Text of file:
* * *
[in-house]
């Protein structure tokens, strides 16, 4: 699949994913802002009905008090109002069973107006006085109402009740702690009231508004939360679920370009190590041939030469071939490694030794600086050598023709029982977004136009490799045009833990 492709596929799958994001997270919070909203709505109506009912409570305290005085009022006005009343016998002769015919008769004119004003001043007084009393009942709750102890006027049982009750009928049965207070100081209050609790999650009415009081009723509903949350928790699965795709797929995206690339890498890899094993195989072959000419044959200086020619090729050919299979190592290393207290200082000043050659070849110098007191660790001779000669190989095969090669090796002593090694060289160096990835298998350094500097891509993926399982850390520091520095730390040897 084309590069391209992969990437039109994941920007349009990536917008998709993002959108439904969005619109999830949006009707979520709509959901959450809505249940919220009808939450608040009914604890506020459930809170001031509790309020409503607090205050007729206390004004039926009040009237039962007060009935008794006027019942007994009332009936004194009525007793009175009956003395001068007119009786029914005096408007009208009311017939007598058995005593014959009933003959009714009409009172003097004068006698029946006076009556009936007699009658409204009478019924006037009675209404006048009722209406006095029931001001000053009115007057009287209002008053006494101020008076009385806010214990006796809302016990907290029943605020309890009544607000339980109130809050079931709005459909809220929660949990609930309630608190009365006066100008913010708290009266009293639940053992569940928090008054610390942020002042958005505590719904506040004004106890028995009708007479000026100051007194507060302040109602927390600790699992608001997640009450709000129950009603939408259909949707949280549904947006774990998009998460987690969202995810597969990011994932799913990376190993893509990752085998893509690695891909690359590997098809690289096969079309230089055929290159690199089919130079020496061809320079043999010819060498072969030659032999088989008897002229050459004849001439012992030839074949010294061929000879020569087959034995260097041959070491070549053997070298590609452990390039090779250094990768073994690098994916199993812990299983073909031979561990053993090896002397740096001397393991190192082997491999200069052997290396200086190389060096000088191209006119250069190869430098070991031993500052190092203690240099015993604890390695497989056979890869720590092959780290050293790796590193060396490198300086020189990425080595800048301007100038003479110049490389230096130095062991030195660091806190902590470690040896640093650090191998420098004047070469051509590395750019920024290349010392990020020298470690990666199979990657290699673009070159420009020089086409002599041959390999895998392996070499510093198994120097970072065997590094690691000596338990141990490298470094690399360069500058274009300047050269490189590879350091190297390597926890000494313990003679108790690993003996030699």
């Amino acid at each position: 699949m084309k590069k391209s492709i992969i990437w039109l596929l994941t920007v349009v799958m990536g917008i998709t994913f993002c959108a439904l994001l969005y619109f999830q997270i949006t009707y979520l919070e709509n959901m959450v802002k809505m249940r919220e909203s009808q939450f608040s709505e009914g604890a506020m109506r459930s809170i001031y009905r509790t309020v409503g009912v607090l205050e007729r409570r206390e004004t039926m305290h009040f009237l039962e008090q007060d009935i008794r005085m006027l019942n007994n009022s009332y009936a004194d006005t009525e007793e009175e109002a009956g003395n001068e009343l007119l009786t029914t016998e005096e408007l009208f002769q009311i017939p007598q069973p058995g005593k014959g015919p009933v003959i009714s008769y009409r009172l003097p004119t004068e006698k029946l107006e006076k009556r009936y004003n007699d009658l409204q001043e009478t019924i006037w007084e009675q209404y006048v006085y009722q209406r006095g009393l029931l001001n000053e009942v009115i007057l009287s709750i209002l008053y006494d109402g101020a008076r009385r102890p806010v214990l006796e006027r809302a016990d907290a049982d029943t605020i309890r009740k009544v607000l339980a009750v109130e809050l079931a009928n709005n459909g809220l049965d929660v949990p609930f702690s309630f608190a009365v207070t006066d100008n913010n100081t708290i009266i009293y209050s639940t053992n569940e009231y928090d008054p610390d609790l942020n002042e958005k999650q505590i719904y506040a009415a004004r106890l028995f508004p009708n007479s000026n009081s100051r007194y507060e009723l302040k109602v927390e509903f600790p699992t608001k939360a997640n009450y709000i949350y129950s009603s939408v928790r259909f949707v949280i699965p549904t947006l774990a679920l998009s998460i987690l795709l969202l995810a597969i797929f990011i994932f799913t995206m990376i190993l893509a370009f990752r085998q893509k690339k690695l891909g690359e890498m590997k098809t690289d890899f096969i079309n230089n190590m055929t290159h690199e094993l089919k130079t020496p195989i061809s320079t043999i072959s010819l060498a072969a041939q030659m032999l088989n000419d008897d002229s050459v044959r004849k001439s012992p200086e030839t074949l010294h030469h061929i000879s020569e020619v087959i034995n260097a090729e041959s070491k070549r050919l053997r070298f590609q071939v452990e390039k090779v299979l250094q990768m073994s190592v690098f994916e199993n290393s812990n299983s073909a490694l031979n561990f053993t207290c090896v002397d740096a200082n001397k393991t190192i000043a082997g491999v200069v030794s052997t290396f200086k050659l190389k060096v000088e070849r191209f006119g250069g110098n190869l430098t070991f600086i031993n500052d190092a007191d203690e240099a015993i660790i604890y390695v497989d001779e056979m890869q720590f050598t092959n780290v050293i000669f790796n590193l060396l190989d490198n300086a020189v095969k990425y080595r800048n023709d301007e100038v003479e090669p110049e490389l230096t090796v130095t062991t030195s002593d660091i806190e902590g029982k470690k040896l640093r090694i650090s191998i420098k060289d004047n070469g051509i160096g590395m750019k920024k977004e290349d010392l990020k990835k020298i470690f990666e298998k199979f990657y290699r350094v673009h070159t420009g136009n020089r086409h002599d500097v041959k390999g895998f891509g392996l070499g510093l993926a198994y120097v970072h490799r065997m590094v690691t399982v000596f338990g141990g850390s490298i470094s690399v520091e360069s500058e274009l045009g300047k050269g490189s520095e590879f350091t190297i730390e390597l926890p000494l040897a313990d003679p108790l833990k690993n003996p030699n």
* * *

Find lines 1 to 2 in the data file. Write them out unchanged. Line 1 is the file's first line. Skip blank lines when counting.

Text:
[in-house]
């Protein structure tokens, strides 16, 4: 699949994913802002009905008090109002069973107006006085109402009740702690009231508004939360679920370009190590041939030469071939490694030794600086050598023709029982977004136009490799045009833990 492709596929799958994001997270919070909203709505109506009912409570305290005085009022006005009343016998002769015919008769004119004003001043007084009393009942709750102890006027049982009750009928049965207070100081209050609790999650009415009081009723509903949350928790699965795709797929995206690339890498890899094993195989072959000419044959200086020619090729050919299979190592290393207290200082000043050659070849110098007191660790001779000669190989095969090669090796002593090694060289160096990835298998350094500097891509993926399982850390520091520095730390040897 084309590069391209992969990437039109994941920007349009990536917008998709993002959108439904969005619109999830949006009707979520709509959901959450809505249940919220009808939450608040009914604890506020459930809170001031509790309020409503607090205050007729206390004004039926009040009237039962007060009935008794006027019942007994009332009936004194009525007793009175009956003395001068007119009786029914005096408007009208009311017939007598058995005593014959009933003959009714009409009172003097004068006698029946006076009556009936007699009658409204009478019924006037009675209404006048009722209406006095029931001001000053009115007057009287209002008053006494101020008076009385806010214990006796809302016990907290029943605020309890009544607000339980109130809050079931709005459909809220929660949990609930309630608190009365006066100008913010708290009266009293639940053992569940928090008054610390942020002042958005505590719904506040004004106890028995009708007479000026100051007194507060302040109602927390600790699992608001997640009450709000129950009603939408259909949707949280549904947006774990998009998460987690969202995810597969990011994932799913990376190993893509990752085998893509690695891909690359590997098809690289096969079309230089055929290159690199089919130079020496061809320079043999010819060498072969030659032999088989008897002229050459004849001439012992030839074949010294061929000879020569087959034995260097041959070491070549053997070298590609452990390039090779250094990768073994690098994916199993812990299983073909031979561990053993090896002397740096001397393991190192082997491999200069052997290396200086190389060096000088191209006119250069190869430098070991031993500052190092203690240099015993604890390695497989056979890869720590092959780290050293790796590193060396490198300086020189990425080595800048301007100038003479110049490389230096130095062991030195660091806190902590470690040896640093650090191998420098004047070469051509590395750019920024290349010392990020020298470690990666199979990657290699673009070159420009020089086409002599041959390999895998392996070499510093198994120097970072065997590094690691000596338990141990490298470094690399360069500058274009300047050269490189590879350091190297390597926890000494313990003679108790690993003996030699």